We never heard back.

Undeterred, we packed my wedding dress, Eugene’s suit, and Theresa’s rosary which we had gotten from her parents, and we flew to Rome. We managed to get general admission tickets to the audience a few days after we arrived, so at least we had a backup plan even if the newlywed section didn’t work out.

We went to the pope’s tailor and bought a zucchetto for him.

un zucchetto per il papa

un zucchetto per il papa

Then the day before the audience, we went with our wedding certificate to see if we could still get a ticket to the newlywed section. The Swiss Guard (who had an excellent grasp of the English language) explained that for “freshly married” all we had to do was arrive in our wedding attire and show the wedding date on the certificate to the guard that morning, and we’d be allowed in.

It worked exactly as he said it would.

(I want to note that just in case you want to try this, do try to go through channels and get tickets ahead of time. There was practically nobody at the audience that week because of the cold weather and the very recent terror attacks in Paris. I think at other times of the year it wouldn’t have been this simple, and I don’t want anybody to be disappointed if it doesn’t work as easily for them.)

Because we had seats in a section so far in the front, we weren’t able to see any of the popemobiling before the audience began. We did have a good view directly to Pope Francis during the audience, though the angle of the sun made it difficult to see anything at times.

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At the end of the audience, Pope Francis gives his apostolic blessing to all of us there, and he extends that blessing to our friends and family back home. He also blesses any religious articles we have brought for that purpose. We had with us quite a few rosaries that friends had given us to have blessed, plus I’d bought a several dozen medals and prayer cards to have blessed.

Once the audience has concluded, the newlyweds line up and are escorted to the center section, directly behind where Pope Francis had been sitting. In the past, I’ve seen pictures of how each newlywed couple is allowed to approach the pope and have a few seconds with him before moving on so that the next couple may approach. It was different this day, perhaps because of the concerns of terrorism. We were behind the rail like the other sections of pilgrims were, but Pope Francis made a point of connecting with each of us before moving on.

We had left our backpack full of religious articles behind, and we had brought with us only the zucchetto and two items to be personally blessed. In my left hand I held my necklace with two medals (St. Monica, who is my reminder to be a good example, and Eugene’s St. Thérèse medal) and Theresa’s rosary in its case which had an image of St. Peter’s on it.

When Pope Francis got to the place we were, we were behind two other couples, so none of the official Vatican photos captured both of our faces in the same photo, but it doesn’t matter. Pope Francis — the Vicar of Christ on Earth — reached out his right hand to touch me. He put his hand on my hand which was holding the items I hoped he would bless for me. He made the sign of the cross over them. And then he put his hand back on mine, as if to make a point of touching each of the medals, the rosary, and its case, so there would be no doubt that he had touched them. He squeezed my hand. Pope Francis, the successor of Peter, held my hand.

I had practiced my Italian before the trip, and I had a prayer request to ask him, but I completely forgot it. I didn’t forget how to say it in Italian. I just forgot that I wanted to speak to him. He looked me in the eyes, truly locked eyes with me, and all I could think in that moment was that Theresa was in heaven.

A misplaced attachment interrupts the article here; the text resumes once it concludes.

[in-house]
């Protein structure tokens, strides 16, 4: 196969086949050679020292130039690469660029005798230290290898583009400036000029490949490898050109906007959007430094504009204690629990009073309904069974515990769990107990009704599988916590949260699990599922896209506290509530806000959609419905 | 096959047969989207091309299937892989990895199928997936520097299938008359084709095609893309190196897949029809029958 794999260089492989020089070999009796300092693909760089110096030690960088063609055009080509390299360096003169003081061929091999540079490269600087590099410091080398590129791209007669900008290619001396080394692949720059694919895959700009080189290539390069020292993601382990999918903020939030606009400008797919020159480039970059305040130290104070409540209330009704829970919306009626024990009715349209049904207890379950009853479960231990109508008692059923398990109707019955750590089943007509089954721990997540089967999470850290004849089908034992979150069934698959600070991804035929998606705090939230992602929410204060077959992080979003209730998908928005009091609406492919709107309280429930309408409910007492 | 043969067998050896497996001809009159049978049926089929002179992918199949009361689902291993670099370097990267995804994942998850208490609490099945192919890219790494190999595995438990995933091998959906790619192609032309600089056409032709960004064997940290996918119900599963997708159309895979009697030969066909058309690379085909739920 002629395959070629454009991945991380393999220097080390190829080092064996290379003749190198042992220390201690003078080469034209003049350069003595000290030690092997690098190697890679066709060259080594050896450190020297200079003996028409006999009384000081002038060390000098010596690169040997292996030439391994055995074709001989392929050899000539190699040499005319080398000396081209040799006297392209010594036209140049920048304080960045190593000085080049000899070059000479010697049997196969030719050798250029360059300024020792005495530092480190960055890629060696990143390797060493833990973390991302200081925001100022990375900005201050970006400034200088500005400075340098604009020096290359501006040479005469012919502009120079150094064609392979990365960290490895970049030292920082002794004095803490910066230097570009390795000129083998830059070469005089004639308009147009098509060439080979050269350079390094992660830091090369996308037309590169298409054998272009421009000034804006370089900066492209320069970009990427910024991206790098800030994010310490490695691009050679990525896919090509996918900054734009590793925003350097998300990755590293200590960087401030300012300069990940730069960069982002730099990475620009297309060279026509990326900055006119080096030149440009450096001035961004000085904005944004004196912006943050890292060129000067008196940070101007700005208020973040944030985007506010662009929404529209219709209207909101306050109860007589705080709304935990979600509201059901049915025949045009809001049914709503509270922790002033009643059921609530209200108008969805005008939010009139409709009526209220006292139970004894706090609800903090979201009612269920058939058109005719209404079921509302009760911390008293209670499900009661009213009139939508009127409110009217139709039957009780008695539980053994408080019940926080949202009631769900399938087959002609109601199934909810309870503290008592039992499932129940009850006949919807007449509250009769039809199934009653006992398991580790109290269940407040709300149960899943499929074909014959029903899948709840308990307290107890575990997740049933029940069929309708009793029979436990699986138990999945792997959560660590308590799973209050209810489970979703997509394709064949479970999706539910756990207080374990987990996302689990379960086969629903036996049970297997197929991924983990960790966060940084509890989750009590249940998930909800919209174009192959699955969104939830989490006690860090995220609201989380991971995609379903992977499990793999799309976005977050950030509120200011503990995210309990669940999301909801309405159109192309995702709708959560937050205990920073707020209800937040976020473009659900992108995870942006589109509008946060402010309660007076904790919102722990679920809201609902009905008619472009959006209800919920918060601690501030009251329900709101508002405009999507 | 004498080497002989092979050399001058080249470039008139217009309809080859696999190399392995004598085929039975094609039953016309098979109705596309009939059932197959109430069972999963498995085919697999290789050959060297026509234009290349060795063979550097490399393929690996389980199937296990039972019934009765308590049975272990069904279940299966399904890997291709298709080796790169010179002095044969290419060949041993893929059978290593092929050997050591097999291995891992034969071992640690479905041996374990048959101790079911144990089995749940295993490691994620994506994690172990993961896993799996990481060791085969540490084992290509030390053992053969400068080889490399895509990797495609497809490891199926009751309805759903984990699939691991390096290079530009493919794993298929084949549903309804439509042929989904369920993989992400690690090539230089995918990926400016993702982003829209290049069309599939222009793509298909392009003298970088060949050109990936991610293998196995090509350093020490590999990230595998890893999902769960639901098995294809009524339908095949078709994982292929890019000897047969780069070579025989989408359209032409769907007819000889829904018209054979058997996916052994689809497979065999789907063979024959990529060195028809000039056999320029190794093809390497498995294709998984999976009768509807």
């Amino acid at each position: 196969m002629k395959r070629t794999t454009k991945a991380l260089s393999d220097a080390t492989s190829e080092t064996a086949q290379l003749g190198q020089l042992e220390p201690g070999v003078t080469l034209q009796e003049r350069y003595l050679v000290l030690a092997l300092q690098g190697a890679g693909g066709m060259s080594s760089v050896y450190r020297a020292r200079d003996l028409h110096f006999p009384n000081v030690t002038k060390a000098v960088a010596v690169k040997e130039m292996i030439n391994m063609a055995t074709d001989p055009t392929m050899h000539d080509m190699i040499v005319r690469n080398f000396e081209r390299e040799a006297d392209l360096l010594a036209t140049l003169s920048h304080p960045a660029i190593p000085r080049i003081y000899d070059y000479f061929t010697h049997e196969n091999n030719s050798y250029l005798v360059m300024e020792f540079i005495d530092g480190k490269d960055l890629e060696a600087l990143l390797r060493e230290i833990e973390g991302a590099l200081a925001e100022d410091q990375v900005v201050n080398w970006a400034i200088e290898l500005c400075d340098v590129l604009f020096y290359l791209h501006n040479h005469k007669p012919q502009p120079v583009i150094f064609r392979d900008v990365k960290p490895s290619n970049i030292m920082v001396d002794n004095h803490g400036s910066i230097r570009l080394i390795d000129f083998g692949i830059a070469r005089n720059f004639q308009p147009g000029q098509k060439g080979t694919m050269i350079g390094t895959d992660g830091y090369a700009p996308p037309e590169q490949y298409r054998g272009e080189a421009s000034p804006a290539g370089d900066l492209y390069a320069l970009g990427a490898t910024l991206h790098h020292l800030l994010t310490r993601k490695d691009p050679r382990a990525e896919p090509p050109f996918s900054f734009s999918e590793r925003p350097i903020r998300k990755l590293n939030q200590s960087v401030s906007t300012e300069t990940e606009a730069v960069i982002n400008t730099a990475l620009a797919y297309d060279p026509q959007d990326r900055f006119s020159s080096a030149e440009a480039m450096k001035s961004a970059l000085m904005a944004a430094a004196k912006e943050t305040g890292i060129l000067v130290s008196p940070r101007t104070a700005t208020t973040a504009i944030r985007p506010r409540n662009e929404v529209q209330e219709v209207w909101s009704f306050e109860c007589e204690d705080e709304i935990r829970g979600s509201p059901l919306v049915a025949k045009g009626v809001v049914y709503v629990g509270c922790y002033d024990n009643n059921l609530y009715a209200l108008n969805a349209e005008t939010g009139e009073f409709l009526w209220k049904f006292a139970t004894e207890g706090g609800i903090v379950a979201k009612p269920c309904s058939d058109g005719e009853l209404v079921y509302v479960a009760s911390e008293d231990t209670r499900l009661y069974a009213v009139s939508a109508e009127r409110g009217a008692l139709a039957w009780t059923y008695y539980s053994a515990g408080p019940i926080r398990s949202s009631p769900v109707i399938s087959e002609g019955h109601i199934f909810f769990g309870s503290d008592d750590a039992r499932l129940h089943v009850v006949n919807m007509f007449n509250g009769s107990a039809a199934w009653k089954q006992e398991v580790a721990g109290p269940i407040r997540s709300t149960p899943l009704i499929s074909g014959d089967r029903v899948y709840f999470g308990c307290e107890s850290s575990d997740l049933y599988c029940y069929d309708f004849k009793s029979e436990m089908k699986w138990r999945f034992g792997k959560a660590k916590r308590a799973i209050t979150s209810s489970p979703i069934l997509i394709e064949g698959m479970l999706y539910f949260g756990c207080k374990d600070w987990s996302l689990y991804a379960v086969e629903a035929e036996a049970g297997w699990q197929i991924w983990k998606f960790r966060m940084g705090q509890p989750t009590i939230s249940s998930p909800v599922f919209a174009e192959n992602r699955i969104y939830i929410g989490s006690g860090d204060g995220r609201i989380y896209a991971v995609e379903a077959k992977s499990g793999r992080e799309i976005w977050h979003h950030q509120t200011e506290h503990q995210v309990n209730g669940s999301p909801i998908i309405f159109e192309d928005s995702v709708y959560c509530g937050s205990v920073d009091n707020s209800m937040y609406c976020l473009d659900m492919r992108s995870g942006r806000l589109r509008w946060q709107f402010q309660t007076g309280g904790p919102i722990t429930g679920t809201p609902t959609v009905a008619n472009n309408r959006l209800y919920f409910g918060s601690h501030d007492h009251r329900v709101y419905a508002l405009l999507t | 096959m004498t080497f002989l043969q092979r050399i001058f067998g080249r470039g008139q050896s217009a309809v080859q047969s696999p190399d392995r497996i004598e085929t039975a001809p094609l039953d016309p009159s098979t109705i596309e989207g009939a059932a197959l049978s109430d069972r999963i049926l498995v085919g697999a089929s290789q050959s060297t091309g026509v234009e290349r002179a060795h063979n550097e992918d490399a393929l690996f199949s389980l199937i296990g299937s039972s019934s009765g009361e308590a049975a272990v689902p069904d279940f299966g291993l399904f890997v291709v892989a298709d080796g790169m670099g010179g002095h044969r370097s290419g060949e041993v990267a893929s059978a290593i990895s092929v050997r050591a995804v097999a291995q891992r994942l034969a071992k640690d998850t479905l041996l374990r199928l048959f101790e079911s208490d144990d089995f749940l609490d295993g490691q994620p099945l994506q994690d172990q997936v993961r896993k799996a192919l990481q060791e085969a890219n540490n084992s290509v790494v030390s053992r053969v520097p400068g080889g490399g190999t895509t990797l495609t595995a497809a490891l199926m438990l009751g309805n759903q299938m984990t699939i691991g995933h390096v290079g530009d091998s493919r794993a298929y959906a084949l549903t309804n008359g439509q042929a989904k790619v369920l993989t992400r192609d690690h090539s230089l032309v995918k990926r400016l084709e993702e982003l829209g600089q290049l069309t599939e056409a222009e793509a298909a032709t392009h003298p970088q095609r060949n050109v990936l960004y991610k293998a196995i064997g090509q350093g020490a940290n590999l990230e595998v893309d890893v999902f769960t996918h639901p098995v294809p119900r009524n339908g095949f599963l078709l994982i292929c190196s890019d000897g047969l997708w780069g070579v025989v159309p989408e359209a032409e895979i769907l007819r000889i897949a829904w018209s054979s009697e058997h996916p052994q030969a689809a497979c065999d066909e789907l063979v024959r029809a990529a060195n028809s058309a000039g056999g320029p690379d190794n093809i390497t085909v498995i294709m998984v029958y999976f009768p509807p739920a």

Eugene spoke up — in Italian! — and offered the box with the zucchetto to Pope Francis. Un zucchetto! Pope Francis, much to the delight of us and everybody around us, took off his zucchetto with his left hand, took ours from Eugene with his right hand, put it on his head, and then removed it and returned it to the box as he put his own zucchetto back on his head. It’s a tradition that when you offer the pope a zucchetto, you receive back a zucchetto worn by him. So now that’s exactly what we have: a zucchetto worn by Pope Francis.

At that point I did manage to find my voice, and I spoke to him in Italian: Grazie mille, Papa Francesco. (Thank you very much, Pope Francis.)

Pope Francis reaches for my hand

Pope Francis reaches for my hand

 

Pope Francis makes the sign of the cross over Theresa's rosary and our two medals

Pope Francis makes the sign of the cross over Theresa’s rosary and our two medals

 

Pope Francis reaches for the zucchetto Eugene is offering him

Pope Francis reaches for the zucchetto Eugene is offering him

 

Pope Francis removes his zucchetto to put ours on his head

Pope Francis removes his zucchetto to put ours on his head

 

Pope Francis briefly wears the zucchetto we bought him before returning it to us

Pope Francis briefly wears the zucchetto we bought him before returning it to us

 

Do you believe that God allowed Theresa to speak to my heart, to tell me that she is in Heaven, to tell me things that would happen as a way of proving the messages were from God?

I believe.

I believe in God, the Father Almighty, Creator of heaven and earth; and in Jesus Christ, His only Son, our Lord: Who was conceived by the Holy Spirit, born of the Virgin Mary; suffered under Pontius Pilate, was crucified, died and was buried. He descended into hell; the third day He rose again from the dead; He ascended into heaven, is seated at the right hand of God the Father Almighty; from thence He shall come to judge the living and the dead. I believe in the Holy Spirit, the Holy Catholic Church, 

the communion of Saints, 

the forgiveness of sins, the resurrection of the body, and life everlasting.

Amen.

 


Comments

The Communion of Saints — 6 Comments

  1. What an inspirational, thought provoking story, complete with awe inspiring pictures!! You have a gift for writing, Connie, and this was one of your best. Thanks for sharing the story and the journey with all of us!